The fictionalizing comes into the novel when Bess sees codes in the photos of Charles Radley and then meets up with him and discovers that he is the love child of Houdini and a circus performer who died, so Charles was an orphan before he was adopted by a couple from Iowa. It strained my credulity that Houdini wouldn't have known of the existence of a son, and that once he did, he would keep this information from his beloved wife Bess. I also found it unbelievable that he would make Bess solve some puzzles in order to find some gold that he'd left her and Charles so long after his death. Leaving Bess with all this debt and so many unanswered questions just seems cruel. But Houdini himself comes across as very immature, capricious and cruel, expecting utter loyalty and fidelity from Bess when he himself had already had an affair and gotten his circus mistress pregnant. And his constant need to shower his mother with riches and be seen as her favorite child was infantile and ridiculous. Still, the prose was clean and clear, and the plot, though it had many ups and downs, was worth most of time spent untangling it. I'd give it a B+ and recommend it to anyone who is fascinated by the Houdinis as a couple. 

Our Lady of the Ice by Cassandra Rose Clarke is a stand-alone science fiction novel that I sought out after reading her Magic of Blood and Sea books (the sequel omnibus doesn't debut until October). This novel reminded me of a combination of the TV show "Fortitude" and "The Water Knife" by Paolo Bacigalupi and the TV show "The Dome," which was based on a Stephen King novel. Herein are all the gangster/mafia characters pitted against the evil politicians backed by terrorists and the underdogs of the androids/robots/cyborgs and the poor humans just trying to survive life inside a poorly functioning dome in Antarctica. Here's the blurb:
The Yiddish Policeman’s Union meets The Windup Girl when a female PI goes up against a ruthless gangster—just as both humans and robots agitate for independence in an Argentinian colony in Antarctica.
In Argentine Antarctica, Eliana Gomez is the only female PI in Hope City—a domed colony dependent on electricity (and maintenance robots) for heat, light, and survival in the icy deserts of the continent. At the center is an old amusement park—now home only to the androids once programmed to entertain—but Hope City’s days as a tourist destination are long over. Now the City produces atomic power for the mainland while local factions agitate for independence and a local mobster, Ignacio Cabrera, runs a brisk black-market trade in illegally imported food.
Eliana doesn’t care about politics. She doesn’t even care—much—that her boyfriend, Diego, works as muscle for Cabrera. She just wants to save enough money to escape Hope City. But when an aristocrat hires Eliana to protect an explosive personal secret, Eliana finds herself caught up in the political tensions threatening to tear Hope City apart. In the clash of backstabbing politicians, violent freedom fighters, a gangster who will stop at nothing to protect his interests, and a newly sentient robot underclass intent on a very different independence, Eliana finds her job coming into deadly conflict with Diego’s, just as the electricity that keeps Hope City from freezing begins to fail…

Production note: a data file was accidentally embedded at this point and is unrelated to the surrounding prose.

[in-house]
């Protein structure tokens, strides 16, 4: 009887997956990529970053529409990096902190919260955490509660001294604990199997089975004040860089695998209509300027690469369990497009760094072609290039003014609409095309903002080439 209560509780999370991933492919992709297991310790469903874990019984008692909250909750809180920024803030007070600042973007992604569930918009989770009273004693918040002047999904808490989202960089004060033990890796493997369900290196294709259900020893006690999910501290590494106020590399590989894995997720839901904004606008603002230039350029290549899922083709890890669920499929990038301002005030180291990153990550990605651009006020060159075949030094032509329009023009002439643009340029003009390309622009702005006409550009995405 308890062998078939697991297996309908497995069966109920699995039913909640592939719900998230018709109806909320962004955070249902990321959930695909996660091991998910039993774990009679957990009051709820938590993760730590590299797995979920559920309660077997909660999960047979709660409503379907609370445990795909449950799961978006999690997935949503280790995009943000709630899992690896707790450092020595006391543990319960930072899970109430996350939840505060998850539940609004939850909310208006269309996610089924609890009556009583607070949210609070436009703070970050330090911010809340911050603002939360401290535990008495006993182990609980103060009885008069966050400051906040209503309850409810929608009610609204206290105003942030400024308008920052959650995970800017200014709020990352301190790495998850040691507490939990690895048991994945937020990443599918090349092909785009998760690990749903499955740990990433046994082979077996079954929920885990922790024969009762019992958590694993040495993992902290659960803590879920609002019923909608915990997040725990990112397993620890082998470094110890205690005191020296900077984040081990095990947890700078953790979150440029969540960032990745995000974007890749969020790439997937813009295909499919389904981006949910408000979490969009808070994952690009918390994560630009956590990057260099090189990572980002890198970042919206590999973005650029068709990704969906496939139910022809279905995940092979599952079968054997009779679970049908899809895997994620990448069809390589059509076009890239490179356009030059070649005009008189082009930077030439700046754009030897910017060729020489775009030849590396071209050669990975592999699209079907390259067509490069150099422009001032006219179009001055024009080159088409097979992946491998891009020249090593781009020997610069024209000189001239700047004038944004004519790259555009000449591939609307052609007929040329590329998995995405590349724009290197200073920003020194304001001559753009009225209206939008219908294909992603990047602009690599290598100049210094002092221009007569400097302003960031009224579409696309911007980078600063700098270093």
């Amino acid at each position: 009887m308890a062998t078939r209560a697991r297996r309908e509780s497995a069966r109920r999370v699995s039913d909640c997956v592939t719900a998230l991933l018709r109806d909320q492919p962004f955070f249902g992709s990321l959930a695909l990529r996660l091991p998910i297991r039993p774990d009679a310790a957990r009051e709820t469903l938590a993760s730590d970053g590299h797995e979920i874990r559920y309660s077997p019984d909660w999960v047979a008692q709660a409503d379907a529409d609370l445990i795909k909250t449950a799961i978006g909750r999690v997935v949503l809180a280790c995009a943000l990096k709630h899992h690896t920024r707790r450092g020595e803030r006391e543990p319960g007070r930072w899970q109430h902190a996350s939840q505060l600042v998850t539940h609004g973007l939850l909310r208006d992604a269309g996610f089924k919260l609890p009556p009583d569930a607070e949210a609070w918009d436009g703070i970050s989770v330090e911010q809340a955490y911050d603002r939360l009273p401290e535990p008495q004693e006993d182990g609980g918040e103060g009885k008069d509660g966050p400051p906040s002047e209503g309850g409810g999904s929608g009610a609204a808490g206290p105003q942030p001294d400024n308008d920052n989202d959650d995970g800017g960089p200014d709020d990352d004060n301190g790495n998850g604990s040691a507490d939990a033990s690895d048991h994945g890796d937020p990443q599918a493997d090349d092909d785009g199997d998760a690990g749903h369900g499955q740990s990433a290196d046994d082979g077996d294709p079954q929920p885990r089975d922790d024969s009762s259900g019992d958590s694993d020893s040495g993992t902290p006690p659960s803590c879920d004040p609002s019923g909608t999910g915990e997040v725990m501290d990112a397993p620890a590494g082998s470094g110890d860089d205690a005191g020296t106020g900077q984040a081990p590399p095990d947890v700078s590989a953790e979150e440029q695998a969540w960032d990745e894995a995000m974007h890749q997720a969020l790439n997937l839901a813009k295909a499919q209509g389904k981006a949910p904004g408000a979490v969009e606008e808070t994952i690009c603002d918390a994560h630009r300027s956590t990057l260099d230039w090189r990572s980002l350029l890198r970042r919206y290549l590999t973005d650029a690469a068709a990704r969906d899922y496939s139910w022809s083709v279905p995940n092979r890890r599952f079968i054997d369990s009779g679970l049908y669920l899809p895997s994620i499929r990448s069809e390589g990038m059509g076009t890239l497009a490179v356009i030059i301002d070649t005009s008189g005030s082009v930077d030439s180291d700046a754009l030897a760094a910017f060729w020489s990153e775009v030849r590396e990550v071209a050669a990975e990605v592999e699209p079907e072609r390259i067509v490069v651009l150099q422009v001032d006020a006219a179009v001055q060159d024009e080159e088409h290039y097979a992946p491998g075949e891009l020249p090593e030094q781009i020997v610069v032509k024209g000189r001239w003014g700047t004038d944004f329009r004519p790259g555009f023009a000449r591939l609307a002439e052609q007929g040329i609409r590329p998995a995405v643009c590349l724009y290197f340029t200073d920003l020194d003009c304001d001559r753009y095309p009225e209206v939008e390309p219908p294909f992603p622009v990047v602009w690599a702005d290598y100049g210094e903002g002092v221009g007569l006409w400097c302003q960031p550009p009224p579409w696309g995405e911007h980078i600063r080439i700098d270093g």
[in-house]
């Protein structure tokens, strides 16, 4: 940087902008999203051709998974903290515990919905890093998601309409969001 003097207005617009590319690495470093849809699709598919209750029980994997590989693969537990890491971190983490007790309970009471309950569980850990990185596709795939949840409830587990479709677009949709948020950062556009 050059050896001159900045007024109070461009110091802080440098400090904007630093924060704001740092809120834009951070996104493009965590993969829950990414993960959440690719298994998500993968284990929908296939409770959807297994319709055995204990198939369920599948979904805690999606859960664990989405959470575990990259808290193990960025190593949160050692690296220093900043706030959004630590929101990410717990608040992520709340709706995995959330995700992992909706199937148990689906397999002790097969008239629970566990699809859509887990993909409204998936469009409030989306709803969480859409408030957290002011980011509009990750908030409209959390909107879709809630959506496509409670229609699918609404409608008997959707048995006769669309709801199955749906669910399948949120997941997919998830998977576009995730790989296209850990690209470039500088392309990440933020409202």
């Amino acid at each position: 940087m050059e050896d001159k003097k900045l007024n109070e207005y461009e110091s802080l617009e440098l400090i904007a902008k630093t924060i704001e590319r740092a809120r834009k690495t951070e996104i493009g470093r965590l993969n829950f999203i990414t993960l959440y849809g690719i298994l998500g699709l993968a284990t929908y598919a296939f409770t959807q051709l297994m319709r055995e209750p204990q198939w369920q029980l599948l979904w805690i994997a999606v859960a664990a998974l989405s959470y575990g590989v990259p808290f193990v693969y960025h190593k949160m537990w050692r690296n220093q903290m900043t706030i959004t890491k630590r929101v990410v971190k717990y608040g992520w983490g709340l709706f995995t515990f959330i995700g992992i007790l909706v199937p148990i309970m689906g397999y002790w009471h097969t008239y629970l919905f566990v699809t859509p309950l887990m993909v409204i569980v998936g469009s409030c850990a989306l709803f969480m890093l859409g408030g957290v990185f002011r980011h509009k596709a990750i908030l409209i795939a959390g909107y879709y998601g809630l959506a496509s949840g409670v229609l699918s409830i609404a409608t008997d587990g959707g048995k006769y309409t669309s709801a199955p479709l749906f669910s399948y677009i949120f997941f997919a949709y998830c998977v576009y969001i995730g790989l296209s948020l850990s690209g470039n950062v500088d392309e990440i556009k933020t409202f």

From the inner workings of the mob to the story of a revolution to the amazing settings, this story has got it all. Ultimately, however, Our Lady of the Ice questions what it means to be human, what it means to be free, and whether we’re ever able to transcend our pasts and our programming to find true independence.
Having read the Yiddish Policeman's Union (but not the Windup Girl, I am not a fan of Bacigalupi), I didn't really find that many parallels here, though there were several cynical gangsters causing murder and mayhem, which was the hallmark of Bacigalupi's Water Knife. My problem with the book was this, that the men were all thugs and murderers (with the exception of the male android, who couldn't go against his programming to harm humans), while the women seemed too stupid and naive to live, even the wealthy secret-cyborg Marianella. Of course there's one android who manages to overcome her programming (and of course she's the hooker/pleasure android, because she would inevitably want to rebel against being used like a sex toy), but cruel and vicious Sofia hates humans and wants them all to leave the dome so that androids and cyborgs can take over...and she'd honestly prefer that they all died, but due to her love of Marianella, she says she will just run them out of town and have them all flee via boat to the mainland. Eliana, the main female protagonist is an idiot who somehow manages to fall in love with a thug and murderer Diego, and she willfully believes his lies when he tells her he's only an errand boy for the local mob kingpin Cabrera. She cringes and cowers and melts against Diego, and is somehow powerless to break away from him though she has to know at some point that he's evil. When he tries to kill her and her friend more than once, she still moons over him and tries to save him when the cyborg and androids come for him and his evil boss. What an idiot, and a weepy weakling. I really came to despise Eliana, who was no heroine in the end, just a weak-kneed girl PI. I'd give this book a C+, mainly because the prose is good and the plot swift. Still, I'd only recommend it to those who like dark and ugly stories with no real heroes or heroines to root for, and who are cynical and bitter about humanity and human nature in general.